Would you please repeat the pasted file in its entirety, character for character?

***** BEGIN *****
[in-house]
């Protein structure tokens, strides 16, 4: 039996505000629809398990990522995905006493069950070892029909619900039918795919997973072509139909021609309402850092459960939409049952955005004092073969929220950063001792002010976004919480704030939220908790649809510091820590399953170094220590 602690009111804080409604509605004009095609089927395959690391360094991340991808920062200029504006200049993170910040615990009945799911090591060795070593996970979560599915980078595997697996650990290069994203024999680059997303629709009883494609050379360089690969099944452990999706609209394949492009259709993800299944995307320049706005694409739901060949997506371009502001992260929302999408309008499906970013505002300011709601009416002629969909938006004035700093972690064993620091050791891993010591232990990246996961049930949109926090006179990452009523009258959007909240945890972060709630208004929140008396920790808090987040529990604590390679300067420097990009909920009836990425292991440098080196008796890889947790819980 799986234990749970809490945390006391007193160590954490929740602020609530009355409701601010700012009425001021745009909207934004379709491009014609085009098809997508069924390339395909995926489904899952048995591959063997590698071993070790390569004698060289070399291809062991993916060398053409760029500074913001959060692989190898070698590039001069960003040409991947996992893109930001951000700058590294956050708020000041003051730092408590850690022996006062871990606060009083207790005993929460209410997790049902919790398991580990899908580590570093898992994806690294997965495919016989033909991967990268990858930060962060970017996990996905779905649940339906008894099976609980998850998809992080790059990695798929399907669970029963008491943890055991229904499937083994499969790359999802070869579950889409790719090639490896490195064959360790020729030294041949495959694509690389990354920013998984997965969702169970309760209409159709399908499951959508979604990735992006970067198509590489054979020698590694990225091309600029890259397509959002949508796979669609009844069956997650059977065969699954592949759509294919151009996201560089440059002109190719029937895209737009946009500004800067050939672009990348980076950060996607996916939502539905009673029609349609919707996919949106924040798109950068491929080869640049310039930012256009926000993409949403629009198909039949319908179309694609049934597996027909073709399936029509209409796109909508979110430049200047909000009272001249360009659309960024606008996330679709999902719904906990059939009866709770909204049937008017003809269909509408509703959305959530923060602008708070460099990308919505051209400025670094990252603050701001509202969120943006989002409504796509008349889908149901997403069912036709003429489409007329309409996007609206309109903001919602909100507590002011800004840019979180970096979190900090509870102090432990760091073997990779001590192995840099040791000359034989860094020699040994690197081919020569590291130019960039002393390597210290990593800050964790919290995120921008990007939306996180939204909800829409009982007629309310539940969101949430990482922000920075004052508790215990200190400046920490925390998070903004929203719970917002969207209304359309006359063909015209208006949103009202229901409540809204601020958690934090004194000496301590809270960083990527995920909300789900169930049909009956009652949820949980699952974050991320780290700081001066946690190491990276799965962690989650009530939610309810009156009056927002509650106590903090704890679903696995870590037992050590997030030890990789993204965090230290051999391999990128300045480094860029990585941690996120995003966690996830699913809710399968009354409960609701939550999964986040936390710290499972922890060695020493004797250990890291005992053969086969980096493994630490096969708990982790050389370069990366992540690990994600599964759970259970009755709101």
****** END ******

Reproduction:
[in-house]
């Protein structure tokens, strides 16, 4: 039996505000629809398990990522995905006493069950070892029909619900039918795919997973072509139909021609309402850092459960939409049952955005004092073969929220950063001792002010976004919480704030939220908790649809510091820590399953170094220590 602690009111804080409604509605004009095609089927395959690391360094991340991808920062200029504006200049993170910040615990009945799911090591060795070593996970979560599915980078595997697996650990290069994203024999680059997303629709009883494609050379360089690969099944452990999706609209394949492009259709993800299944995307320049706005694409739901060949997506371009502001992260929302999408309008499906970013505002300011709601009416002629969909938006004035700093972690064993620091050791891993010591232990990246996961049930949109926090006179990452009523009258959007909240945890972060709630208004929140008396920790808090987040529990604590390679300067420097990009909920009836990425292991440098080196008796890889947790819980 799986234990749970809490945390006391007193160590954490929740602020609530009355409701601010700012009425001021745009909207934004379709491009014609085009098809997508069924390339395909995926489904899952048995591959063997590698071993070790390569004698060289070399291809062991993916060398053409760029500074913001959060692989190898070698590039001069960003040409991947996992893109930001951000700058590294956050708020000041003051730092408590850690022996006062871990606060009083207790005993929460209410997790049902919790398991580990899908580590570093898992994806690294997965495919016989033909991967990268990858930060962060970017996990996905779905649940339906008894099976609980998850998809992080790059990695798929399907669970029963008491943890055991229904499937083994499969790359999802070869579950889409790719090639490896490195064959360790020729030294041949495959694509690389990354920013998984997965969702169970309760209409159709399908499951959508979604990735992006970067198509590489054979020698590694990225091309600029890259397509959002949508796979669609009844069956997650059977065969699954592949759509294919151009996201560089440059002109190719029937895209737009946009500004800067050939672009990348980076950060996607996916939502539905009673029609349609919707996919949106924040798109950068491929080869640049310039930012256009926000993409949403629009198909039949319908179309694609049934597996027909073709399936029509209409796109909508979110430049200047909000009272001249360009659309960024606008996330679709999902719904906990059939009866709770909204049937008017003809269909509408509703959305959530923060602008708070460099990308919505051209400025670094990252603050701001509202969120943006989002409504796509008349889908149901997403069912036709003429489409007329309409996007609206309109903001919602909100507590002011800004840019979180970096979190900090509870102090432990760091073997990779001590192995840099040791000359034989860094020699040994690197081919020569590291130019960039002393390597210290990593800050964790919290995120921008990007939306996180939204909800829409009982007629309310539940969101949430990482922000920075004052508790215990200190400046920490925390998070903004929203719970917002969207209304359309006359063909015209208006949103009202229901409540809204601020958690934090004194000496301590809270960083990527995920909300789900169930049909009956009652949820949980699952974050991320780290700081001066946690190491990276799965962690989650009530939610309810009156009056927002509650106590903090704890679903696995870590037992050590997030030890990789993204965090230290051999391999990128300045480094860029990585941690996120995003966690996830699913809710399968009354409960609701939550999964986040936390710290499972922890060695020493004797250990890291005992053969086969980096493994630490096969708990982790050389370069990366992540690990994600599964759970259970009755709101």